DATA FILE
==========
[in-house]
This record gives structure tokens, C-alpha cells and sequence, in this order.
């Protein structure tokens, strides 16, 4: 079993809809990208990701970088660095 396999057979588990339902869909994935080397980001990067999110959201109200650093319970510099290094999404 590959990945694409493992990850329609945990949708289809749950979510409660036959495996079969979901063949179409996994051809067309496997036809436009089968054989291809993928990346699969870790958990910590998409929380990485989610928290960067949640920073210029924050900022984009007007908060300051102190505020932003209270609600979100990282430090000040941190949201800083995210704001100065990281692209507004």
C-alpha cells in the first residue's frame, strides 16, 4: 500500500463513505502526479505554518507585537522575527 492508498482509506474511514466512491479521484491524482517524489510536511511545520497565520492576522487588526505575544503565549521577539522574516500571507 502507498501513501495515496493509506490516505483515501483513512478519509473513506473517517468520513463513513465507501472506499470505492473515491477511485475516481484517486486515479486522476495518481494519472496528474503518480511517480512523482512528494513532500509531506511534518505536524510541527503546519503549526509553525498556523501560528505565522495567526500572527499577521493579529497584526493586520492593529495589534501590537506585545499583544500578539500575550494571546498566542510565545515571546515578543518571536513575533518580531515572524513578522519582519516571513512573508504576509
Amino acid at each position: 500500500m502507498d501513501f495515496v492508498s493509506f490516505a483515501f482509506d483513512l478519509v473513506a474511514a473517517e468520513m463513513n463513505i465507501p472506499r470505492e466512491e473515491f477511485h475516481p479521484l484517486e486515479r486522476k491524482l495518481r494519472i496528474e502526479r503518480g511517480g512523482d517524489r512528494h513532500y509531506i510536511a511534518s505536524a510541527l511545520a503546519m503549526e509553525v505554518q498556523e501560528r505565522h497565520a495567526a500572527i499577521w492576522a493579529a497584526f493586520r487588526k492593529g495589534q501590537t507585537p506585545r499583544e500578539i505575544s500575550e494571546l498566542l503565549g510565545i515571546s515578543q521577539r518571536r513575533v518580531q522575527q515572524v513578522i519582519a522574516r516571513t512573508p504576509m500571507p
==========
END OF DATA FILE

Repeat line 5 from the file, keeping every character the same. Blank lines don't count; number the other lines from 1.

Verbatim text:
Amino acid at each position: 500500500m502507498d501513501f495515496v492508498s493509506f490516505a483515501f482509506d483513512l478519509v473513506a474511514a473517517e468520513m463513513n463513505i465507501p472506499r470505492e466512491e473515491f477511485h475516481p479521484l484517486e486515479r486522476k491524482l495518481r494519472i496528474e502526479r503518480g511517480g512523482d517524489r512528494h513532500y509531506i510536511a511534518s505536524a510541527l511545520a503546519m503549526e509553525v505554518q498556523e501560528r505565522h497565520a495567526a500572527i499577521w492576522a493579529a497584526f493586520r487588526k492593529g495589534q501590537t507585537p506585545r499583544e500578539i505575544s500575550e494571546l498566542l503565549g510565545i515571546s515578543q521577539r518571536r513575533v518580531q522575527q515572524v513578522i519582519a522574516r516571513t512573508p504576509m500571507p